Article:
Pyoderma Gangrenosum


Pyoderma gangrenosum is an uncommon condition characterized by the development of large, painful ulcers on the skin, typically occurring on the legs. While the precise causes of pyoderma gangrenosum remain unknown, it is believed to stem from an immune system disorder. Those with specific underlying conditions like inflammatory bowel disease or arthritis are at a higher risk of developing pyoderma gangrenosum. These ulcers tend to manifest rapidly and typically respond positively to treatment, although scarring and recurring episodes are common.


Pyoderma gangrenosum often begins with a small, red bump on the skin, resembling a spider bite. Within a brief period, this bump can progress into a significant, painful open sore. While these ulcers typically appear on the legs, they can develop anywhere on the body, sometimes even around surgical sites. In cases where multiple ulcers are present, they may merge and form a larger, singular ulcer.

Seeking medical advice is crucial if you observe a painful wound on your skin that is rapidly expanding.


The exact cause of pyoderma gangrenosum remains unclear. Notably, it is neither infectious nor contagious. This condition is often associated with autoimmune disorders such as ulcerative colitis, Crohn’s disease, and arthritis, with a possible genetic component. Individuals with pyoderma gangrenosum should be mindful that new skin injuries, such as cuts or puncture wounds, could potentially trigger the formation of additional ulcers.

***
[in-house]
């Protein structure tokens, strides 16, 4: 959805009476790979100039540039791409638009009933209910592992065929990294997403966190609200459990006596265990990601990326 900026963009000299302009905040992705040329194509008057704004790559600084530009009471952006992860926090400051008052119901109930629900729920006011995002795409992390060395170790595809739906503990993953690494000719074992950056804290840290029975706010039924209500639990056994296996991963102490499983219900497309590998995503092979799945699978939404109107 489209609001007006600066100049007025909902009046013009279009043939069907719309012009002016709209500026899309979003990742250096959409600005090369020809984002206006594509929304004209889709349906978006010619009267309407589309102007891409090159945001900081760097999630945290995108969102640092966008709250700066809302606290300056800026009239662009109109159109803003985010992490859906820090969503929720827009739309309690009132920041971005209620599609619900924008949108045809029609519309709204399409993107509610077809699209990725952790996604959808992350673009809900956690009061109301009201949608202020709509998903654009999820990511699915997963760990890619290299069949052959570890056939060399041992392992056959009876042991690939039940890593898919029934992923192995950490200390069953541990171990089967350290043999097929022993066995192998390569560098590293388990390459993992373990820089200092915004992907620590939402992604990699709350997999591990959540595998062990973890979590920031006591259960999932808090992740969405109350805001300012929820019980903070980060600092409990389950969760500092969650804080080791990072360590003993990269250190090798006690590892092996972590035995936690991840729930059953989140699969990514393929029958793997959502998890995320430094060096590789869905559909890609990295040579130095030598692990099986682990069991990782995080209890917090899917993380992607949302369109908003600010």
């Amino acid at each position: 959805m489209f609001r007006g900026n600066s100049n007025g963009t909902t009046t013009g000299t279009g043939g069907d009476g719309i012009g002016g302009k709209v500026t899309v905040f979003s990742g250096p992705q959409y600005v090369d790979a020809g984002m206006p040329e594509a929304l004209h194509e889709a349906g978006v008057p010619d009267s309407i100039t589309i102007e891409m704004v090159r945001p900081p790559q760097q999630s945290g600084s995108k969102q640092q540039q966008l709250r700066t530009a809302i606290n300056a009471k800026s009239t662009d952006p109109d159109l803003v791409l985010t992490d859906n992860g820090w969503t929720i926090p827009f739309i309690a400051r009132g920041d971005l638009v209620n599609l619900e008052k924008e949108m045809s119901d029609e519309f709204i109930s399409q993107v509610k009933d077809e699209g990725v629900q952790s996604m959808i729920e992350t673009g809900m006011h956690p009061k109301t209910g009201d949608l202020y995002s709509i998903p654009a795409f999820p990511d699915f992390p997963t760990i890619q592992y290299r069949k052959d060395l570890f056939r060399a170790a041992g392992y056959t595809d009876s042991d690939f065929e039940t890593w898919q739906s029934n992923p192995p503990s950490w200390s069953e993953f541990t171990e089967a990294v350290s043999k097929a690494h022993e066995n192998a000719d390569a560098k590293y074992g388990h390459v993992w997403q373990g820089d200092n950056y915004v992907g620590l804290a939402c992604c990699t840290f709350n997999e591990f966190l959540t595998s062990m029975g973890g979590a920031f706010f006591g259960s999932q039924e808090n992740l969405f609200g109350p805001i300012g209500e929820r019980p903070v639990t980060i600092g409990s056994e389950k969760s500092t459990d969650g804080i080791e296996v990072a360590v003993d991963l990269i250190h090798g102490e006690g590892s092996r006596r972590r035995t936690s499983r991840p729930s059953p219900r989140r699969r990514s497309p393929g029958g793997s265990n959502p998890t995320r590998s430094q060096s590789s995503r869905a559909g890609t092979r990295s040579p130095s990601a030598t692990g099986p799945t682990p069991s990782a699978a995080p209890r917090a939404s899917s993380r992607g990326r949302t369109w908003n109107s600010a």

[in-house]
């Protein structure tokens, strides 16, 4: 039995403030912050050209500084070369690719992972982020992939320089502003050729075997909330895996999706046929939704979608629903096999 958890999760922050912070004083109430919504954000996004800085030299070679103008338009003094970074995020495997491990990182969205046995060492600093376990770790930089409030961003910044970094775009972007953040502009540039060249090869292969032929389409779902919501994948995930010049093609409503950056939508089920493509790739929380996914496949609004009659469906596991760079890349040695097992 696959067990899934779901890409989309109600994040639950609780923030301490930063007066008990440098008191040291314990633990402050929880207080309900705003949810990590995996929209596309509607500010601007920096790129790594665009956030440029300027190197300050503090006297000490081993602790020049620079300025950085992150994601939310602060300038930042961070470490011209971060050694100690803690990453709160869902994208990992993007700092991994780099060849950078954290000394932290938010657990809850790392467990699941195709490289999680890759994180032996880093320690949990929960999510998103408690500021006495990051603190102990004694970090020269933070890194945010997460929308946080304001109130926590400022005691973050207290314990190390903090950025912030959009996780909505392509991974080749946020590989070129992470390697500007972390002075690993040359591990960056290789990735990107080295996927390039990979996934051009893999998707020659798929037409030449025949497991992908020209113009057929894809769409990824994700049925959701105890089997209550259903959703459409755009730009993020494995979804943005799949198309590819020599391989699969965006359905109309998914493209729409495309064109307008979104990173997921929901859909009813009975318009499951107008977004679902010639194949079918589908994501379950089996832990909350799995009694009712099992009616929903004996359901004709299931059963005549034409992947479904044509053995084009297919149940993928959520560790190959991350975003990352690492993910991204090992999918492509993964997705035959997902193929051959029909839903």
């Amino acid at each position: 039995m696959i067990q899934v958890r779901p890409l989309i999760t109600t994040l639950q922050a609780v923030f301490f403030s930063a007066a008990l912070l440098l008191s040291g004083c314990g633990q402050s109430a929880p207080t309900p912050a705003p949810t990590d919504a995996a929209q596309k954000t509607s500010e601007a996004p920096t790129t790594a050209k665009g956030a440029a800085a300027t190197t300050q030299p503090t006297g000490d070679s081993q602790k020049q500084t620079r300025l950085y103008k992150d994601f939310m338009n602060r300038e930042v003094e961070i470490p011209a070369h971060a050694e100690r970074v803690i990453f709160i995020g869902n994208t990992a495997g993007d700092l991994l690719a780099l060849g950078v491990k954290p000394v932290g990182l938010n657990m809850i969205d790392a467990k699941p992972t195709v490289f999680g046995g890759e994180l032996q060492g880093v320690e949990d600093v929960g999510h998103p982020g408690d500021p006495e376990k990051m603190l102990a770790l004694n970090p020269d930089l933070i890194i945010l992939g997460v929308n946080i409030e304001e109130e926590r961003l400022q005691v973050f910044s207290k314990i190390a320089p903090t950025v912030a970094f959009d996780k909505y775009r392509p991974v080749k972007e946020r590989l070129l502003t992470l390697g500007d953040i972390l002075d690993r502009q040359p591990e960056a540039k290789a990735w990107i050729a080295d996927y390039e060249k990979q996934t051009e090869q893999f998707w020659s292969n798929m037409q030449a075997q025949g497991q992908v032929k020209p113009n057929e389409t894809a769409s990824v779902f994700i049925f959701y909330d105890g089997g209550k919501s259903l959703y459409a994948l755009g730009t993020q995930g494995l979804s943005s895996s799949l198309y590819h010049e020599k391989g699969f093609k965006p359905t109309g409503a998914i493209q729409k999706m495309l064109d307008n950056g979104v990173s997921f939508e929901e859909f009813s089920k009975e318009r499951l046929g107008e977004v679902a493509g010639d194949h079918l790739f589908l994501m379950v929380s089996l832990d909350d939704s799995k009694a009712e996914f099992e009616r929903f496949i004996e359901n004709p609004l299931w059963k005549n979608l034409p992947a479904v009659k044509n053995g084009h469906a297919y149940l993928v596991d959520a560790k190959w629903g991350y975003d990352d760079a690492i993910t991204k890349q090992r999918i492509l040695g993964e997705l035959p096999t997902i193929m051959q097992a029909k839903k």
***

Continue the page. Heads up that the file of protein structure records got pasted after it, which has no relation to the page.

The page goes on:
Risk factors

Several factors can elevate your susceptibility to pyoderma gangrenosum, such as:

  • Patients age. Pyoderma gangrenosum can impact individuals of any age, although it tends to be more prevalent between the ages of 20 and 50.
  • Suffering from inflammatory bowel disease: Individuals diagnosed with ulcerative colitis or Crohn’s disease have a heightened susceptibility to pyoderma gangrenosum.
  • Experiencing arthritis. Individuals afflicted with rheumatoid arthritis face an elevated risk of developing pyoderma gangrenosum.
  • Living with a blood disorder. Individuals with acute myelogenous leukemia, myelodysplasia, or a myeloproliferative disorder are at a heightened risk of developing pyoderma gangrenosum.